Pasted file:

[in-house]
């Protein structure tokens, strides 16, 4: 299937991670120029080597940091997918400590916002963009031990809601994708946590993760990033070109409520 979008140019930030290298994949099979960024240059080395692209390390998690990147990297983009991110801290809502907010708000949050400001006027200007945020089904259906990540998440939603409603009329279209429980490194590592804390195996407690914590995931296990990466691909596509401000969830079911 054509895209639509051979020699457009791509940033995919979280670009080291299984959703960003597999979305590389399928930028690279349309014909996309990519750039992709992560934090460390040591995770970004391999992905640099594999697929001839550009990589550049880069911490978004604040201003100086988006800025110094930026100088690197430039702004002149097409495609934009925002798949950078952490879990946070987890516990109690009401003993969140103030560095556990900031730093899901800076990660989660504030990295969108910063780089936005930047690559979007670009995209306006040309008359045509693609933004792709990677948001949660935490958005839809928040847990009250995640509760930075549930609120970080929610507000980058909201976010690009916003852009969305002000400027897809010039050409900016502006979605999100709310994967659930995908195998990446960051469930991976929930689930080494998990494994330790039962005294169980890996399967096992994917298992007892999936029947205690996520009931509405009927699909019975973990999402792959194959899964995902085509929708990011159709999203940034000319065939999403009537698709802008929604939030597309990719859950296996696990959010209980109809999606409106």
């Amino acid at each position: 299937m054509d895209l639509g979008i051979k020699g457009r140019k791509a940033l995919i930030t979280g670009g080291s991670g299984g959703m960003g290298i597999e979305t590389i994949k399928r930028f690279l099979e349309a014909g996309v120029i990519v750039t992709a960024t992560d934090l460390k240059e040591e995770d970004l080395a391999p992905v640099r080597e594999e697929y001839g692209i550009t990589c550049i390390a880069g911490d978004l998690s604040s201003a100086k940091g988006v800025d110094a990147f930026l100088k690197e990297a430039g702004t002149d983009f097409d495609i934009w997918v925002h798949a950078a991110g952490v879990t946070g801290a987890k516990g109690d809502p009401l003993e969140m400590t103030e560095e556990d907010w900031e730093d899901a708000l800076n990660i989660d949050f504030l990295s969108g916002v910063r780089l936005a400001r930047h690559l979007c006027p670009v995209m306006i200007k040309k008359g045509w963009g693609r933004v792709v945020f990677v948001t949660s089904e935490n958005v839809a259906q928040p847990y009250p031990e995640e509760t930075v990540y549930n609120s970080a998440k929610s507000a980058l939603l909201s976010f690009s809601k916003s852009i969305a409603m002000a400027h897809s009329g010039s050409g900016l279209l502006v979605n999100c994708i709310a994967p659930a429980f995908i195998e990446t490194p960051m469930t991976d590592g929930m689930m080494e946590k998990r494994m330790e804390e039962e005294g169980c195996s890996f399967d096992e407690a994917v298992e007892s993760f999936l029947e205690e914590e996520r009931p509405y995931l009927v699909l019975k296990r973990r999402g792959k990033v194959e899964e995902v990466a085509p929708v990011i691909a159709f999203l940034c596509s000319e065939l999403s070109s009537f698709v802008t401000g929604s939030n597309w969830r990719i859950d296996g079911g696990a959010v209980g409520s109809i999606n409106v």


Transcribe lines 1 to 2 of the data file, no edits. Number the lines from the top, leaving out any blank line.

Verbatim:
[in-house]
């Protein structure tokens, strides 16, 4: 299937991670120029080597940091997918400590916002963009031990809601994708946590993760990033070109409520 979008140019930030290298994949099979960024240059080395692209390390998690990147990297983009991110801290809502907010708000949050400001006027200007945020089904259906990540998440939603409603009329279209429980490194590592804390195996407690914590995931296990990466691909596509401000969830079911 054509895209639509051979020699457009791509940033995919979280670009080291299984959703960003597999979305590389399928930028690279349309014909996309990519750039992709992560934090460390040591995770970004391999992905640099594999697929001839550009990589550049880069911490978004604040201003100086988006800025110094930026100088690197430039702004002149097409495609934009925002798949950078952490879990946070987890516990109690009401003993969140103030560095556990900031730093899901800076990660989660504030990295969108910063780089936005930047690559979007670009995209306006040309008359045509693609933004792709990677948001949660935490958005839809928040847990009250995640509760930075549930609120970080929610507000980058909201976010690009916003852009969305002000400027897809010039050409900016502006979605999100709310994967659930995908195998990446960051469930991976929930689930080494998990494994330790039962005294169980890996399967096992994917298992007892999936029947205690996520009931509405009927699909019975973990999402792959194959899964995902085509929708990011159709999203940034000319065939999403009537698709802008929604939030597309990719859950296996696990959010209980109809999606409106």